SHOVEL IN HAND
Marshall Libicz helps keep the walks shovelled and the gardens flourishing in Calgary’s Bidgeland-Riverside. Seniors gain from his kindness and energy, and so does everyone else in the neighbourhood. Mr. Libicz is, by the way, in his mid-80s.
Editors’ Note: When the author first proposed this story as an idea for Branching Out, he believed his helpful neighbour was a retired professional engineer. It turns out Marshall Libicz has a technical background and did take engineering at the University of Alberta. But he isn’t an APEGGA member.
Still, Mike Ricketts, P.Eng., said the story was such a great example of community spirit, The PEGG should tell it anyway. We agreed.
We can even justify it. Branching Out is usually about the impression branches make on their larger community. This time the reverse is true.
The profile tells how one snow-shovelling senior made an impression on a branch member — and how, as a result, the branch member became more involved in his neighbourhood.
We think it speaks to the value of giving back, no matter who you are, and how members can and should forge strong bonds beyond the professions..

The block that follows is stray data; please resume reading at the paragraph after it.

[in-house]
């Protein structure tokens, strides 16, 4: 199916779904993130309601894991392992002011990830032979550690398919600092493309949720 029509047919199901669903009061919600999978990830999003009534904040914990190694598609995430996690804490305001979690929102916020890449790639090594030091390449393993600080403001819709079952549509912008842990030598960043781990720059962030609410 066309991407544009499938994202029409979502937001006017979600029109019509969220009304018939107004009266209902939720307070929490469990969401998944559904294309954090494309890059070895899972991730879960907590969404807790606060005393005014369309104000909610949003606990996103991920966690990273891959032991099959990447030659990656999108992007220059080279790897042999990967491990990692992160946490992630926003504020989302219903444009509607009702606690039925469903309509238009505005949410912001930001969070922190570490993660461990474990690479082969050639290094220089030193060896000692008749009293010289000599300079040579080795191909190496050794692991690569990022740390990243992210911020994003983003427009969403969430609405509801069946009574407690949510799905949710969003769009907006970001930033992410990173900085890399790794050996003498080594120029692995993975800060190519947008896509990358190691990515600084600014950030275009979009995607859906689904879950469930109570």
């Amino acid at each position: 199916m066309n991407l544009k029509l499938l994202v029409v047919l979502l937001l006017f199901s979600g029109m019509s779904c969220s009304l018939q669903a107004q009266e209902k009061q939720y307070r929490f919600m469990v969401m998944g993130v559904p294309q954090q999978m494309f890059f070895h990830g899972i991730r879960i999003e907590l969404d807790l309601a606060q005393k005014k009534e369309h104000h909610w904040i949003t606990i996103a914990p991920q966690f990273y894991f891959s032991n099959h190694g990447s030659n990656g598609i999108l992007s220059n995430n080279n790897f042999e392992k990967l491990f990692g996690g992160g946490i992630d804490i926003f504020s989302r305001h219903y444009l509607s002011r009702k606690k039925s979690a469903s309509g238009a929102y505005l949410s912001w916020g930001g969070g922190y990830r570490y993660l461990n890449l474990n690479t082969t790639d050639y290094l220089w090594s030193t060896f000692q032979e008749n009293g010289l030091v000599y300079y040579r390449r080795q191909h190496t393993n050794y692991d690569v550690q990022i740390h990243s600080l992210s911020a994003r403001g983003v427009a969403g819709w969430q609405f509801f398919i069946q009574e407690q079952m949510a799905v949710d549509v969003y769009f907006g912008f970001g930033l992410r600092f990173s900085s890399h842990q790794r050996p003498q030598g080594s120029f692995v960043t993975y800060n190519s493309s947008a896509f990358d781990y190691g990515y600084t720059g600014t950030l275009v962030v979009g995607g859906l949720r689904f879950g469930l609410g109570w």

BY MIKE RICKETTS, P.ENG.
APEGGA Life Member
& Calgary Branch
On any given day in Bridgeland-Riverside, you’re likely to see Marshall Libicz hard at work. Summer or winter, it doesn’t matter.
Bridgeland-Riverside is one of Calgary’s oldest communities. Marsh, as we call him, moved here when he was about 10. He’s still in the same home. It is only after you’re here for a while that you start to realize that you see him everywhere. This is Marsh’s territory.
After a new snow, you’ll see Marsh shoveling the sidewalks two blocks away from his home. It’s an area where folks who can’t shovel their own walks reside. Yes, Marsh really is the original Snow Angel in my neighbourhood. He has been taking care of seniors here for years.
Oh, and check out his snow shovel. It’s the shaft of an old wooden goalie stick, a Hespeler, with a rectangle of plywood screwed to the bottom for a blade. Who cares if it isn’t as efficient as its modern brethren — the loads are lighter and the job is always immaculate.
I first became aware of the impact Marsh has on the neighbourhood when I discovered that my granddaughter, who’s being raised as a vegetarian, was receiving a steady stream of fresh vegetables picked from the gardens directly across the street from the condo where she lived.
These vegetables were gifts. Marsh and the other gardeners were adamant that they did not want anything in return. Payment was out of the question and it was only after repeated offers that Marsh even allowed me to reciprocate with some physical labour. Rather hesitantly, Marsh admitted that there just might be the odd chore where an extra pair of hands would be useful.
And so began my apprenticeship.
After a couple of growing seasons proving I could be relied upon to complete the jobs I started, Marsh decided he should give me my own plot in his garden. As a life member of APEGGA, I was totally flattered when he pointed out it was probably a good time to get some “young blood” into the gardens.